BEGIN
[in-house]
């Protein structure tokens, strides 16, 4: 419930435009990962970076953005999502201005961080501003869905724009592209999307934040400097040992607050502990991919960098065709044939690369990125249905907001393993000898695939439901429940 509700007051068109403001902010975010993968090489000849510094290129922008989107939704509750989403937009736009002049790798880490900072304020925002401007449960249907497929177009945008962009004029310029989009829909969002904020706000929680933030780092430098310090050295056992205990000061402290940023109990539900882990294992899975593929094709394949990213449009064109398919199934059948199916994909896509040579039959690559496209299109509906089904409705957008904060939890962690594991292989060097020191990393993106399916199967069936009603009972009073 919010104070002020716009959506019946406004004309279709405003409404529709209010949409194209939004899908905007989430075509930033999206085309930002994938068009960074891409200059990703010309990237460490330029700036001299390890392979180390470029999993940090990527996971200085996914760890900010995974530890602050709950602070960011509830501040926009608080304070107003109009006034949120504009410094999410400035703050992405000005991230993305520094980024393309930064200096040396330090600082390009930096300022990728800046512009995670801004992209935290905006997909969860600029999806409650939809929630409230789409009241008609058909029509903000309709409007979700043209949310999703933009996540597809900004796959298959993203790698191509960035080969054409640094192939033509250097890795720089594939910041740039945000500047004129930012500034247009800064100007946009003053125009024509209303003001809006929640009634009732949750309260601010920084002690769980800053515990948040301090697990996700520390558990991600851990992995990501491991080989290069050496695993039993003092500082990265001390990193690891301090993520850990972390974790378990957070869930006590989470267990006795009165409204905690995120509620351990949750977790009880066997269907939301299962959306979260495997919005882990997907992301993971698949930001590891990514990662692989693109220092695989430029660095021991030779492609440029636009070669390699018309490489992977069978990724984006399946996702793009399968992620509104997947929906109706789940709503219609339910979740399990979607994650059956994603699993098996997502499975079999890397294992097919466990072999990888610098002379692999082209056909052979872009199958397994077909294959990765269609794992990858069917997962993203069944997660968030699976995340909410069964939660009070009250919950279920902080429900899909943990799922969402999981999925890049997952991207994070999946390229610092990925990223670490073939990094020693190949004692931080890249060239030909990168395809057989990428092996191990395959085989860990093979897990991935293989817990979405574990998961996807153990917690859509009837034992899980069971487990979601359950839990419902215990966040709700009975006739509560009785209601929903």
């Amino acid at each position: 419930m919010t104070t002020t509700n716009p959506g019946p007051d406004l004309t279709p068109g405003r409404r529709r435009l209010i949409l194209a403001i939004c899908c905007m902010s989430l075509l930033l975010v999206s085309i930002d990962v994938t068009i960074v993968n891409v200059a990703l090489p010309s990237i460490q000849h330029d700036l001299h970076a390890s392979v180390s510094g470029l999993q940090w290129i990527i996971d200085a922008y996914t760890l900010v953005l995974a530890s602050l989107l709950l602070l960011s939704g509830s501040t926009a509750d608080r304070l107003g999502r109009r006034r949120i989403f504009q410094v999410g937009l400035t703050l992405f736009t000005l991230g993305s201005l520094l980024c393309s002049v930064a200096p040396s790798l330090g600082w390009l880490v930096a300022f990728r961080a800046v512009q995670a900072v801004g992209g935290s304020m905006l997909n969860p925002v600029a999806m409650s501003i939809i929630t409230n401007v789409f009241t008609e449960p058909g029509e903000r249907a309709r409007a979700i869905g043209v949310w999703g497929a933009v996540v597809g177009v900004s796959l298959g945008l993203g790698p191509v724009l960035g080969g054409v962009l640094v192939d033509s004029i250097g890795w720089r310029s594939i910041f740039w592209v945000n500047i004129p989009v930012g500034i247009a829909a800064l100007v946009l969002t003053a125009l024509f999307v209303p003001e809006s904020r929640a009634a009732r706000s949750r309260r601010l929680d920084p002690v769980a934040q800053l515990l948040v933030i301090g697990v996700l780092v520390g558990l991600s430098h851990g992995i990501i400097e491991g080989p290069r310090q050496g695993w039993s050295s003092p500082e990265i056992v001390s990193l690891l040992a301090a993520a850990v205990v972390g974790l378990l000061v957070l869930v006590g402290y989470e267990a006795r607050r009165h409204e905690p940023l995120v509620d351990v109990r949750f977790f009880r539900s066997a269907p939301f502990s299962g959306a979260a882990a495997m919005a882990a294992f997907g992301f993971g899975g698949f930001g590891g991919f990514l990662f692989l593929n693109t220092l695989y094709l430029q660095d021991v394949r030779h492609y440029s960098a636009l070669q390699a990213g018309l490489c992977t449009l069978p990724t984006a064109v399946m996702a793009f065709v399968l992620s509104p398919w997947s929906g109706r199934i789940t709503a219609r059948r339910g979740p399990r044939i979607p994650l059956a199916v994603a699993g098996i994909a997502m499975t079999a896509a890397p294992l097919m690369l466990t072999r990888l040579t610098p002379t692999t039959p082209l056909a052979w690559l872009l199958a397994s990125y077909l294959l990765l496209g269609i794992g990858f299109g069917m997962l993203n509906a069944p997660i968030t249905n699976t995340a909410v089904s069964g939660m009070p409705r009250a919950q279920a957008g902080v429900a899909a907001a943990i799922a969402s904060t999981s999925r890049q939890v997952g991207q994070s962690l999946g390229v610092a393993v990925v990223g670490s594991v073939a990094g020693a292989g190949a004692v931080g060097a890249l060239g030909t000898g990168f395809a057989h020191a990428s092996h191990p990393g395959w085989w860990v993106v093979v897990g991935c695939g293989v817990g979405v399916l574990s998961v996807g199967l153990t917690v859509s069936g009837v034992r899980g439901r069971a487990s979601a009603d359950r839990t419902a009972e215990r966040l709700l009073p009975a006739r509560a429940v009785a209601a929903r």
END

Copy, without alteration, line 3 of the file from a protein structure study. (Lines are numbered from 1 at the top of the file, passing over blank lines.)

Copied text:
């Amino acid at each position: 419930m919010t104070t002020t509700n716009p959506g019946p007051d406004l004309t279709p068109g405003r409404r529709r435009l209010i949409l194209a403001i939004c899908c905007m902010s989430l075509l930033l975010v999206s085309i930002d990962v994938t068009i960074v993968n891409v200059a990703l090489p010309s990237i460490q000849h330029d700036l001299h970076a390890s392979v180390s510094g470029l999993q940090w290129i990527i996971d200085a922008y996914t760890l900010v953005l995974a530890s602050l989107l709950l602070l960011s939704g509830s501040t926009a509750d608080r304070l107003g999502r109009r006034r949120i989403f504009q410094v999410g937009l400035t703050l992405f736009t000005l991230g993305s201005l520094l980024c393309s002049v930064a200096p040396s790798l330090g600082w390009l880490v930096a300022f990728r961080a800046v512009q995670a900072v801004g992209g935290s304020m905006l997909n969860p925002v600029a999806m409650s501003i939809i929630t409230n401007v789409f009241t008609e449960p058909g029509e903000r249907a309709r409007a979700i869905g043209v949310w999703g497929a933009v996540v597809g177009v900004s796959l298959g945008l993203g790698p191509v724009l960035g080969g054409v962009l640094v192939d033509s004029i250097g890795w720089r310029s594939i910041f740039w592209v945000n500047i004129p989009v930012g500034i247009a829909a800064l100007v946009l969002t003053a125009l024509f999307v209303p003001e809006s904020r929640a009634a009732r706000s949750r309260r601010l929680d920084p002690v769980a934040q800053l515990l948040v933030i301090g697990v996700l780092v520390g558990l991600s430098h851990g992995i990501i400097e491991g080989p290069r310090q050496g695993w039993s050295s003092p500082e990265i056992v001390s990193l690891l040992a301090a993520a850990v205990v972390g974790l378990l000061v957070l869930v006590g402290y989470e267990a006795r607050r009165h409204e905690p940023l995120v509620d351990v109990r949750f977790f009880r539900s066997a269907p939301f502990s299962g959306a979260a882990a495997m919005a882990a294992f997907g992301f993971g899975g698949f930001g590891g991919f990514l990662f692989l593929n693109t220092l695989y094709l430029q660095d021991v394949r030779h492609y440029s960098a636009l070669q390699a990213g018309l490489c992977t449009l069978p990724t984006a064109v399946m996702a793009f065709v399968l992620s509104p398919w997947s929906g109706r199934i789940t709503a219609r059948r339910g979740p399990r044939i979607p994650l059956a199916v994603a699993g098996i994909a997502m499975t079999a896509a890397p294992l097919m690369l466990t072999r990888l040579t610098p002379t692999t039959p082209l056909a052979w690559l872009l199958a397994s990125y077909l294959l990765l496209g269609i794992g990858f299109g069917m997962l993203n509906a069944p997660i968030t249905n699976t995340a909410v089904s069964g939660m009070p409705r009250a919950q279920a957008g902080v429900a899909a907001a943990i799922a969402s904060t999981s999925r890049q939890v997952g991207q994070s962690l999946g390229v610092a393993v990925v990223g670490s594991v073939a990094g020693a292989g190949a004692v931080g060097a890249l060239g030909t000898g990168f395809a057989h020191a990428s092996h191990p990393g395959w085989w860990v993106v093979v897990g991935c695939g293989v817990g979405v399916l574990s998961v996807g199967l153990t917690v859509s069936g009837v034992r899980g439901r069971a487990s979601a009603d359950r839990t419902a009972e215990r966040l709700l009073p009975a006739r509560a429940v009785a209601a929903r």